You ask, ‘Can the dead speak?’
I answer, ‘Is this blood that runs in my veins, or ink?’
You ask, ‘Are you real or a character in a book?’
I answer, ‘I am real enough. I call myself Jack Ireland. I am sixteen years old. A century ago I sailed the South Seas. I lived then, I live now.’
You ask, ‘So is this history?’
I answer, ‘If it bores you, shut the book – but you will not silence my voice. After all I have suffered, it is impossible to destroy me. So I ask you to red me. I ask you to hear me. See me. Touch me. Others have, and tasted my blood …’
You ask, ‘Yet you are still alive?’
I answer, ‘Ask no more. Read …’
Jack Ireland was best boy to the captain of ‘Charles Eaton’ a sailing ship in the 1830s. He thinks well of himself, perhaps a little too well. Even before the ship has pulled anchor, he has to revise his thinking and become a little more humble. But his life aboard ship is easier than many of the the crew and some of the passengers. The ‘Charles Eaton’ travels to Australia and delivers its load before heading north into the Torres Strait. There they are shipwrecked and Jack’s real adventure begins. Their boats are wrecked and passengers and some crew set out on a raft. Jack begins to show his mettle as the remaining crew seek food and build a second raft. They discover tropical paradise islands and encounter indigenous islanders. These are traders. Jack doesn’t need to understand their language to realise that he and others are tradeable.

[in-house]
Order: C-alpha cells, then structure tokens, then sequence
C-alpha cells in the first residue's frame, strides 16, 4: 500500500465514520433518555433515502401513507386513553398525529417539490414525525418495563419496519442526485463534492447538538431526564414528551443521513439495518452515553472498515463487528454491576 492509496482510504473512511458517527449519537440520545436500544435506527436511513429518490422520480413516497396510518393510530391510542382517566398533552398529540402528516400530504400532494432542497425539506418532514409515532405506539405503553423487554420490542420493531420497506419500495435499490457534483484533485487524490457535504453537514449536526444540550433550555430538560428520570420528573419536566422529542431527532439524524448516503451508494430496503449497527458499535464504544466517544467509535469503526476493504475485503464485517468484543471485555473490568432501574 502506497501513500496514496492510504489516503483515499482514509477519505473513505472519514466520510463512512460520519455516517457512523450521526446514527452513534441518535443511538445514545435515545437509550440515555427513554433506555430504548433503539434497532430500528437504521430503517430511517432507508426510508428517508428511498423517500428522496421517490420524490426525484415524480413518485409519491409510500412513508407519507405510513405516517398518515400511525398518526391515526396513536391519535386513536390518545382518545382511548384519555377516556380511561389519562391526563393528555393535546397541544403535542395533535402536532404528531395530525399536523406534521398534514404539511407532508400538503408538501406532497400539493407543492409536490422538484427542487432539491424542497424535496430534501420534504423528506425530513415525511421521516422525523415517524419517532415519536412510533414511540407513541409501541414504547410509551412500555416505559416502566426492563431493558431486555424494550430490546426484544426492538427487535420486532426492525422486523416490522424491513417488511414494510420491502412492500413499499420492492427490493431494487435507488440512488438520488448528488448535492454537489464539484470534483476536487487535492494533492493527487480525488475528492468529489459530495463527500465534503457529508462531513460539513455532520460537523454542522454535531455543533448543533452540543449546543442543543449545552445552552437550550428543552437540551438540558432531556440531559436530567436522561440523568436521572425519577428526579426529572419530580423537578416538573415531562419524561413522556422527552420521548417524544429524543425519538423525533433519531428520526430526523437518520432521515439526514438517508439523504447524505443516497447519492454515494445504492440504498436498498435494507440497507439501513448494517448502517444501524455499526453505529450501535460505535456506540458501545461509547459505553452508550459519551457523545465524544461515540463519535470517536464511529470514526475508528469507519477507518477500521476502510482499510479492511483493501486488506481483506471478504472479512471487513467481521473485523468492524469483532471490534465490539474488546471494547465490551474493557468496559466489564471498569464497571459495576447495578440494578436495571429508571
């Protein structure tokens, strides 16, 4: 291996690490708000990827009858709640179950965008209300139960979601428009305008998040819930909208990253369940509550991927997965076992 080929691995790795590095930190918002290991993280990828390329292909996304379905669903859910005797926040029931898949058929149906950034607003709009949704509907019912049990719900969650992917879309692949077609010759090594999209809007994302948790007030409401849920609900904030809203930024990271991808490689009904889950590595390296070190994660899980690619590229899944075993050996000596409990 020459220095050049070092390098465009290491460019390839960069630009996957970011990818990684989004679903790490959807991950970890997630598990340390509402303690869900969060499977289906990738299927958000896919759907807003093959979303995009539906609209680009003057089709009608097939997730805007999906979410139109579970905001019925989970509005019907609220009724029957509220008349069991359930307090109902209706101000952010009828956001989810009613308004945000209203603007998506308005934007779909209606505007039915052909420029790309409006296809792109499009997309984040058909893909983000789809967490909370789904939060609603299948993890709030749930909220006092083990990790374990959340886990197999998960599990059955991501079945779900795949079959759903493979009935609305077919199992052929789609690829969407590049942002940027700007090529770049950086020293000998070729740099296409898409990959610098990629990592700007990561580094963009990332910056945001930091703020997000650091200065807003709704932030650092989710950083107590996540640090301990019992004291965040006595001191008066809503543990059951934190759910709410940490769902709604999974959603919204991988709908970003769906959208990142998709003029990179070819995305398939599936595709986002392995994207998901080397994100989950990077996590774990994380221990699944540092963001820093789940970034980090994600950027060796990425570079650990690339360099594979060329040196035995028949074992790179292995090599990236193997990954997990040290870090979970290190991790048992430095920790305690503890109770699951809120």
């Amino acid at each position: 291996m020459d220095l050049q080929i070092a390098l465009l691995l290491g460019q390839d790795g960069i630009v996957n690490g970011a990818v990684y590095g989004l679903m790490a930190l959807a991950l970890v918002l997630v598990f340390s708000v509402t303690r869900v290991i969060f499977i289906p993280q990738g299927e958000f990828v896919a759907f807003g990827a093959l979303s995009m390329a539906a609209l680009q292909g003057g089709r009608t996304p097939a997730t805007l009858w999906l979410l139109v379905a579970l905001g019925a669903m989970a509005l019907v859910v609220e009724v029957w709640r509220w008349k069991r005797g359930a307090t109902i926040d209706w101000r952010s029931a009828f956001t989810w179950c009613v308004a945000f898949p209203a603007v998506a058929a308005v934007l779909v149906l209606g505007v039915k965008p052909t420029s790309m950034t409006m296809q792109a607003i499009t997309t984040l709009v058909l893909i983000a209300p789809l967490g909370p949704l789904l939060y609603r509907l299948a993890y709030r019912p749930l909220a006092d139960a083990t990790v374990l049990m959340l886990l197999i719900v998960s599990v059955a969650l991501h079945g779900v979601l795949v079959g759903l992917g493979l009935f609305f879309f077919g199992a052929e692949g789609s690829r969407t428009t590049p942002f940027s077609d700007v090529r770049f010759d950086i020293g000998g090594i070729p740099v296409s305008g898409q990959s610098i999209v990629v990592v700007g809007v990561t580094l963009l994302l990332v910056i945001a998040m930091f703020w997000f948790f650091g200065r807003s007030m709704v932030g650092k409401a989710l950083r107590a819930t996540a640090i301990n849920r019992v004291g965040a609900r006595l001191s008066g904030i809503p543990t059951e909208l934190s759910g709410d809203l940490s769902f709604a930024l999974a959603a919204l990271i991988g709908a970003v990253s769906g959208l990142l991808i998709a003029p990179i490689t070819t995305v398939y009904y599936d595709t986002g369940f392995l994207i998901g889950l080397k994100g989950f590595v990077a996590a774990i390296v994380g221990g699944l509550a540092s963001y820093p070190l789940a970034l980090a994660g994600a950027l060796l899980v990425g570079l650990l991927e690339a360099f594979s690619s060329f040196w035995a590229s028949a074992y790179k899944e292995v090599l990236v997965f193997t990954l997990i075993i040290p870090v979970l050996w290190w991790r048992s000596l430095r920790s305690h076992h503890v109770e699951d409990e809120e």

Fourteen-year-old Jack Ireland is determined to tell his own tale. Others have told it, he says, but not as truly as he can himself. He finds himself with ‘ink in his veins’ and able to travel through and reference all the books he’s read. And having been the Captain’s best boy, he’s read his way through the Captain’s vast library. More than this, he’s read through many other books throughout time, both before and after his shipwreck. He quotes from books written about the ‘Charles Eaton’ and about himself. He acknowledges where they get it right, but mostly he feels that he is not well-represented, or not well enough. He seeks to set the tale straight. ‘Voicing the Dead’ is based on a real shipwreck, Jack Ireland was one of the survivors, but this story is fiction, a revisiting of the journey leading to the shipwreck and the time afterwards. The reader looking for adventure will find rewards here, as will the historian and literature buff. This is a complex and rich novel, full of intrigue and sensory detail. Recommended for mature secondary-aged readers.
Voicing the Dead, Gary Crew
Ford Street Publishing 2015 ISBN: 9781925272055
review by Claire Saxby, Children’s author and bookseller